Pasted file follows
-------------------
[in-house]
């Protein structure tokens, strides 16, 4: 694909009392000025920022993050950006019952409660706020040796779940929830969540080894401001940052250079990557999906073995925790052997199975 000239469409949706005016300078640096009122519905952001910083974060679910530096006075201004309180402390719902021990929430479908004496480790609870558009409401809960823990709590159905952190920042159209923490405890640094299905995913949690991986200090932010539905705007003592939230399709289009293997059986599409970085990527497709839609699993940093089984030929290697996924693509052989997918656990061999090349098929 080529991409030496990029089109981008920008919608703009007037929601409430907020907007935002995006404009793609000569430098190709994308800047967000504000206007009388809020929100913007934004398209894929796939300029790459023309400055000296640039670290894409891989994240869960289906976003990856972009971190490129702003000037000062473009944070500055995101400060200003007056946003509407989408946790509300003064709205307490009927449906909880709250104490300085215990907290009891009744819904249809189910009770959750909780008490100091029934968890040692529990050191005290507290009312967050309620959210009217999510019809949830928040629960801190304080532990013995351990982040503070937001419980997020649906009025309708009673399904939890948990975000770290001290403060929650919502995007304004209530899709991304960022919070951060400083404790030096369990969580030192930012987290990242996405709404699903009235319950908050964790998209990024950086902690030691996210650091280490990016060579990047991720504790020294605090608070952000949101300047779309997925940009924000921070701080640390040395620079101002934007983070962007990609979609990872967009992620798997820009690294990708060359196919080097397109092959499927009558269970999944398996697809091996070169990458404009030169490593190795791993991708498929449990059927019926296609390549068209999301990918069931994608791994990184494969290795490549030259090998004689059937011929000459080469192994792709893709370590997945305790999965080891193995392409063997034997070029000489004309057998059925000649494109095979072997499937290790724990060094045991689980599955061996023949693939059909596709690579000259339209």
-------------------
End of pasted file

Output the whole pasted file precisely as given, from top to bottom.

[in-house]
């Protein structure tokens, strides 16, 4: 694909009392000025920022993050950006019952409660706020040796779940929830969540080894401001940052250079990557999906073995925790052997199975 000239469409949706005016300078640096009122519905952001910083974060679910530096006075201004309180402390719902021990929430479908004496480790609870558009409401809960823990709590159905952190920042159209923490405890640094299905995913949690991986200090932010539905705007003592939230399709289009293997059986599409970085990527497709839609699993940093089984030929290697996924693509052989997918656990061999090349098929 080529991409030496990029089109981008920008919608703009007037929601409430907020907007935002995006404009793609000569430098190709994308800047967000504000206007009388809020929100913007934004398209894929796939300029790459023309400055000296640039670290894409891989994240869960289906976003990856972009971190490129702003000037000062473009944070500055995101400060200003007056946003509407989408946790509300003064709205307490009927449906909880709250104490300085215990907290009891009744819904249809189910009770959750909780008490100091029934968890040692529990050191005290507290009312967050309620959210009217999510019809949830928040629960801190304080532990013995351990982040503070937001419980997020649906009025309708009673399904939890948990975000770290001290403060929650919502995007304004209530899709991304960022919070951060400083404790030096369990969580030192930012987290990242996405709404699903009235319950908050964790998209990024950086902690030691996210650091280490990016060579990047991720504790020294605090608070952000949101300047779309997925940009924000921070701080640390040395620079101002934007983070962007990609979609990872967009992620798997820009690294990708060359196919080097397109092959499927009558269970999944398996697809091996070169990458404009030169490593190795791993991708498929449990059927019926296609390549068209999301990918069931994608791994990184494969290795490549030259090998004689059937011929000459080469192994792709893709370590997945305790999965080891193995392409063997034997070029000489004309057998059925000649494109095979072997499937290790724990060094045991689980599955061996023949693939059909596709690579000259339209």